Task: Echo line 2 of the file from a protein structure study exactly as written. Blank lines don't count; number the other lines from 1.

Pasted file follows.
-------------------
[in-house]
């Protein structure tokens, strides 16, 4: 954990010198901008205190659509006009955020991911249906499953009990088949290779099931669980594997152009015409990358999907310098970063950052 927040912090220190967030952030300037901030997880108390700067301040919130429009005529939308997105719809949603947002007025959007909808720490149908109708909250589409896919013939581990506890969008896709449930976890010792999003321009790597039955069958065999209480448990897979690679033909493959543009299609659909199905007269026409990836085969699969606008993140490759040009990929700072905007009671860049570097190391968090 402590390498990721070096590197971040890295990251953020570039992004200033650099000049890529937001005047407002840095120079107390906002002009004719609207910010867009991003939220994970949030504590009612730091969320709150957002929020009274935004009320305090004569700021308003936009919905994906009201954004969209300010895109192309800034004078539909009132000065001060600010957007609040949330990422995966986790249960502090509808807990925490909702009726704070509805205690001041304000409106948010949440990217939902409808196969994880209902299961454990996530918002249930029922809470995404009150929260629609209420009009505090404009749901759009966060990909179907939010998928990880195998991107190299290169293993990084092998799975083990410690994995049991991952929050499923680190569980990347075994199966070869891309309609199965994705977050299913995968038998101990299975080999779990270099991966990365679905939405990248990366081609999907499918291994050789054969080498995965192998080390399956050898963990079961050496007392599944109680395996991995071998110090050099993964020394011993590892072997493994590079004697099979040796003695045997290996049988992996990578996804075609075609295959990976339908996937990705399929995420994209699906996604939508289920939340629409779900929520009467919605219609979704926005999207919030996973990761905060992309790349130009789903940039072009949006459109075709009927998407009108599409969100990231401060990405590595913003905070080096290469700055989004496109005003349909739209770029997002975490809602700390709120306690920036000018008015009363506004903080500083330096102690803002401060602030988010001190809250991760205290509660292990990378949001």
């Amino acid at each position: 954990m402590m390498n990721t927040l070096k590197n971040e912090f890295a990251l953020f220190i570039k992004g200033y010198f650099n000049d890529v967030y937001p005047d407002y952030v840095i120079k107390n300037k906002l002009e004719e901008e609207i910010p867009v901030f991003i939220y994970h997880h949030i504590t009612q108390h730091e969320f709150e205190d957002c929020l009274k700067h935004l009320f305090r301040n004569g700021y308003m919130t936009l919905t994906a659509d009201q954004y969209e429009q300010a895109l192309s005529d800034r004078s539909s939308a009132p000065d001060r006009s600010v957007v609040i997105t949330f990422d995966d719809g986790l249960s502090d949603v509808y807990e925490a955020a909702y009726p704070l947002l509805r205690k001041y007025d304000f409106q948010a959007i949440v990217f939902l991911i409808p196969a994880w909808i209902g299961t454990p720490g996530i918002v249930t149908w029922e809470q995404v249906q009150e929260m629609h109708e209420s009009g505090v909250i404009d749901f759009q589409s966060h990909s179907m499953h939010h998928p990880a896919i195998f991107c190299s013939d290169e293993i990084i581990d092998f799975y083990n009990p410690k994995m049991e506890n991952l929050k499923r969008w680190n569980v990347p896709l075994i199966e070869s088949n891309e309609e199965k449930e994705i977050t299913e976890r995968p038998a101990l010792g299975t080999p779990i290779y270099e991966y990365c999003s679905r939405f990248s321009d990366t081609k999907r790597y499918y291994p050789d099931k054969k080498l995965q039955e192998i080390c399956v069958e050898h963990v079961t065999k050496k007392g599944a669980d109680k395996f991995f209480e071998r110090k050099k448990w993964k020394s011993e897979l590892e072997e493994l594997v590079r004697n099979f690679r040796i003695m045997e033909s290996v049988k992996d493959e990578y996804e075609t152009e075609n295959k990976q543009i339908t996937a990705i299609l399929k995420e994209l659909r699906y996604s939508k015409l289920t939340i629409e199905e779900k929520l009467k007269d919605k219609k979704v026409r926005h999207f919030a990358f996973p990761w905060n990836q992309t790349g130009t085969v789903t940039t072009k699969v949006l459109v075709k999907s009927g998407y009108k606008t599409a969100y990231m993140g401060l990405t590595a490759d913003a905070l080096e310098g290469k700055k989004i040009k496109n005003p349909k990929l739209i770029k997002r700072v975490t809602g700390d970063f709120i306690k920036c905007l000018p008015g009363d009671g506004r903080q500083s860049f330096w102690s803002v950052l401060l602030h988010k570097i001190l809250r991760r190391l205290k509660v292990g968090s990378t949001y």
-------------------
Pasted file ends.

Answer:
């Protein structure tokens, strides 16, 4: 954990010198901008205190659509006009955020991911249906499953009990088949290779099931669980594997152009015409990358999907310098970063950052 927040912090220190967030952030300037901030997880108390700067301040919130429009005529939308997105719809949603947002007025959007909808720490149908109708909250589409896919013939581990506890969008896709449930976890010792999003321009790597039955069958065999209480448990897979690679033909493959543009299609659909199905007269026409990836085969699969606008993140490759040009990929700072905007009671860049570097190391968090 402590390498990721070096590197971040890295990251953020570039992004200033650099000049890529937001005047407002840095120079107390906002002009004719609207910010867009991003939220994970949030504590009612730091969320709150957002929020009274935004009320305090004569700021308003936009919905994906009201954004969209300010895109192309800034004078539909009132000065001060600010957007609040949330990422995966986790249960502090509808807990925490909702009726704070509805205690001041304000409106948010949440990217939902409808196969994880209902299961454990996530918002249930029922809470995404009150929260629609209420009009505090404009749901759009966060990909179907939010998928990880195998991107190299290169293993990084092998799975083990410690994995049991991952929050499923680190569980990347075994199966070869891309309609199965994705977050299913995968038998101990299975080999779990270099991966990365679905939405990248990366081609999907499918291994050789054969080498995965192998080390399956050898963990079961050496007392599944109680395996991995071998110090050099993964020394011993590892072997493994590079004697099979040796003695045997290996049988992996990578996804075609075609295959990976339908996937990705399929995420994209699906996604939508289920939340629409779900929520009467919605219609979704926005999207919030996973990761905060992309790349130009789903940039072009949006459109075709009927998407009108599409969100990231401060990405590595913003905070080096290469700055989004496109005003349909739209770029997002975490809602700390709120306690920036000018008015009363506004903080500083330096102690803002401060602030988010001190809250991760205290509660292990990378949001």